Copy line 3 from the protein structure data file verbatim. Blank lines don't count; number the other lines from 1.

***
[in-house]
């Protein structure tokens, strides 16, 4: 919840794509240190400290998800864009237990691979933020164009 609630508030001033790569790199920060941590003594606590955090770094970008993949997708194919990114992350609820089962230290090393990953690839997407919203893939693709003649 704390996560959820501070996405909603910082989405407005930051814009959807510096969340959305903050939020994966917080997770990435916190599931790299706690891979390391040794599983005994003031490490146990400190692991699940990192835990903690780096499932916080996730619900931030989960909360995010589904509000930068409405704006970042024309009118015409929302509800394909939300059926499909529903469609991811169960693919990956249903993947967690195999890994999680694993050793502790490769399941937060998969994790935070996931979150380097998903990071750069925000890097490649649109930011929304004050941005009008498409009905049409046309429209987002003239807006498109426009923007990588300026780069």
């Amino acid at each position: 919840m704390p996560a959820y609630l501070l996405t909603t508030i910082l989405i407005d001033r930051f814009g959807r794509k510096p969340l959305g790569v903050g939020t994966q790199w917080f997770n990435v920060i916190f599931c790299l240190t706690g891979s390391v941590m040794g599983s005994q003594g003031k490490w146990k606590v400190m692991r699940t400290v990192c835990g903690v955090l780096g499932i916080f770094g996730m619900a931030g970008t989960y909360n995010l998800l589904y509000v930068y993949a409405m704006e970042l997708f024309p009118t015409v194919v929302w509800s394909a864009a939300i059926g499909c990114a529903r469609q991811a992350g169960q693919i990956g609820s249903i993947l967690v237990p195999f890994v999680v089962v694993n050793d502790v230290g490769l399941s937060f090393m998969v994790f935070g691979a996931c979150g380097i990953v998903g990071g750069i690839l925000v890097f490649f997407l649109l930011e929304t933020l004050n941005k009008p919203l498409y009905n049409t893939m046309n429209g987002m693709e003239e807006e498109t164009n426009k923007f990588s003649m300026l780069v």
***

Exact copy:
């Amino acid at each position: 919840m704390p996560a959820y609630l501070l996405t909603t508030i910082l989405i407005d001033r930051f814009g959807r794509k510096p969340l959305g790569v903050g939020t994966q790199w917080f997770n990435v920060i916190f599931c790299l240190t706690g891979s390391v941590m040794g599983s005994q003594g003031k490490w146990k606590v400190m692991r699940t400290v990192c835990g903690v955090l780096g499932i916080f770094g996730m619900a931030g970008t989960y909360n995010l998800l589904y509000v930068y993949a409405m704006e970042l997708f024309p009118t015409v194919v929302w509800s394909a864009a939300i059926g499909c990114a529903r469609q991811a992350g169960q693919i990956g609820s249903i993947l967690v237990p195999f890994v999680v089962v694993n050793d502790v230290g490769l399941s937060f090393m998969v994790f935070g691979a996931c979150g380097i990953v998903g990071g750069i690839l925000v890097f490649f997407l649109l930011e929304t933020l004050n941005k009008p919203l498409y009905n049409t893939m046309n429209g987002m693709e003239e807006e498109t164009n426009k923007f990588s003649m300026l780069v």